(Originally posted 2013-05-22.)
It’s possible I’ve written something about this before: My blog is so extensive now it’s hard to find out exactly what I’ve written about (and I’m going to have to do something about that).
I say “written something” because I know for sure I haven’t written about the SMF record field I want to introduce you to now.
If when you send me data you include Type 30 interval records I’ll use them to relate WLM Service Classes to Report Classes: Workload, Service Class and Report Class are all in there.
But these records are only for address spaces. Address spaces that actually got created. And therein lies a problem: Only some of the Service Class / Report Class relationships can be gleaned this way.
In practice I’ve found this (incomplete but not inaccurate) information handy. So I’d like to fill in some gaps.
I expect you didn’t know this either – so I call it “new news”: There’s a handy field in SMF 72 Subtype 3 (Workload Activity Report) called R723PLSC. It has nothing to do with PSLC.
This is defined as the “Service Class that last contributed to this Report Class period during this interval.” I’ve highlighted the word “last” as its quite important but we’ll come back to that in a minute.
This allows you to see some relationships for work that isn’t represented by address spaces, for instance DDF. (In my test data it’s DDF I’m seeing.)
I’ve spent some time adding this in to my code. Usually I’d summarise over several hours. In this case if I do I miss stuff.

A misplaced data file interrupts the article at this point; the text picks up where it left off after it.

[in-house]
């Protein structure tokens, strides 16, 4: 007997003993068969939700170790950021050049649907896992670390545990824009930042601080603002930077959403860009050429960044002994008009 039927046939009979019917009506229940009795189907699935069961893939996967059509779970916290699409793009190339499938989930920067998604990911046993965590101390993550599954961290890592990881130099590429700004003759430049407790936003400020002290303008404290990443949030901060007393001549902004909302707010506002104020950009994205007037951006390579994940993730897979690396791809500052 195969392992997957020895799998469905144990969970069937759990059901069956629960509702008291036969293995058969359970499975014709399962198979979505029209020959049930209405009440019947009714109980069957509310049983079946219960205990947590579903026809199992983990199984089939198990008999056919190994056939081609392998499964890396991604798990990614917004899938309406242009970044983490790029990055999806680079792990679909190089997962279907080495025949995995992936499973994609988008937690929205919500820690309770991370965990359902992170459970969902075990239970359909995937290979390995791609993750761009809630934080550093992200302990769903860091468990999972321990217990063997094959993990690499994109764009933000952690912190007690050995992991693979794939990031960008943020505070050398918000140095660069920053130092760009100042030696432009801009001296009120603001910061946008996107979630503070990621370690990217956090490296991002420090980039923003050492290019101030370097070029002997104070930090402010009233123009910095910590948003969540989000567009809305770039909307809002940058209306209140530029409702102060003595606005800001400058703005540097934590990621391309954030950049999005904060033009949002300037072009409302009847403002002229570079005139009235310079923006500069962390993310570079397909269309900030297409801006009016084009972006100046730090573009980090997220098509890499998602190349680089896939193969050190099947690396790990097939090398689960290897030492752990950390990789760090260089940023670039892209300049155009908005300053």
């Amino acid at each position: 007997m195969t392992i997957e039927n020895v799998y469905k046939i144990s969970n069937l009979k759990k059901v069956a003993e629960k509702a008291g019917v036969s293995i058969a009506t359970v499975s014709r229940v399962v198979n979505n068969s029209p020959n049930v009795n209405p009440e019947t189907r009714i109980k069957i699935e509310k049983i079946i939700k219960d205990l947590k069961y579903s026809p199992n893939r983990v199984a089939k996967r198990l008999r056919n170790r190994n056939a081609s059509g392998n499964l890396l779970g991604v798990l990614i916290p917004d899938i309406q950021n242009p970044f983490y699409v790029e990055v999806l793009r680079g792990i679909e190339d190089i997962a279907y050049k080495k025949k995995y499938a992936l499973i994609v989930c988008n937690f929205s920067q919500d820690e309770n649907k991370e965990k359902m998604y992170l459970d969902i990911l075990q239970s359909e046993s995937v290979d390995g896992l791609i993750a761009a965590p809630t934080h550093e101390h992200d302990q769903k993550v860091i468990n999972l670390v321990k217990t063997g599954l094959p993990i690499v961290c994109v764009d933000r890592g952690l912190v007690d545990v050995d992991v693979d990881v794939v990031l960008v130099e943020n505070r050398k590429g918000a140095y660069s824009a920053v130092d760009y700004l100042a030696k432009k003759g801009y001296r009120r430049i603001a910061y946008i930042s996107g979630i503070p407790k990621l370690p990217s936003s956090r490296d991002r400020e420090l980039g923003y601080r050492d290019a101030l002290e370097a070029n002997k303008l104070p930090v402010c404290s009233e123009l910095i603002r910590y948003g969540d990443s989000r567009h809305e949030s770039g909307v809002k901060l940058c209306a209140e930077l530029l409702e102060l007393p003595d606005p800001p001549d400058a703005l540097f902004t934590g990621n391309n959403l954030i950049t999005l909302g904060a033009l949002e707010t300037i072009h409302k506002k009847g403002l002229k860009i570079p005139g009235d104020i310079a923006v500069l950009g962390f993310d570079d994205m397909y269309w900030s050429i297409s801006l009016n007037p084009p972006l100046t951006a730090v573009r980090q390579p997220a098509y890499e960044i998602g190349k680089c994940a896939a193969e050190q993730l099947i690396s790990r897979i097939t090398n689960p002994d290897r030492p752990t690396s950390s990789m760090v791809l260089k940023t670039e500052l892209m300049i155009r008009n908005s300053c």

The emphasised “last” above means that only one of the (potentially several) Service Classes that correspond to this Report Class shows up in the record. So I use a set of rows, each representing a short interval, to get the correspondence. In my test data this approach yields more correspondences – as somehow the last one often isn’t always the same one from interval to interval.
If you use Report Classes to break out a subset of a Service Class the “last Service Class” issue doesn’t arise. If you use Report Classes for aggregation (or in a hybrid way) it certainly does.
(I’m not all that keen on using Report Classes for aggregation anyway: Decent reporting tools can do that for you. But I could be persuaded. I’m keener on using them for breakouts, such as DDF applications that share a common Service Class, or to break out an address space or several.)
I’m not claiming to have got all the Service Class / Report Class correspondences but I’ve got more of them – and for an important set of cases: Service Classes and Report Classes that don’t correspond to address spaces.
As you’ll see in Playing Spot The Difference With WLM Service Definitions I prefer to have the WLM Service Definition to work with – and I’ll be asking for it more fervently in the future. But you have to work with the data you can readily obtain. And R723PLSC is a handy field to have learnt about. You might find it useful, too.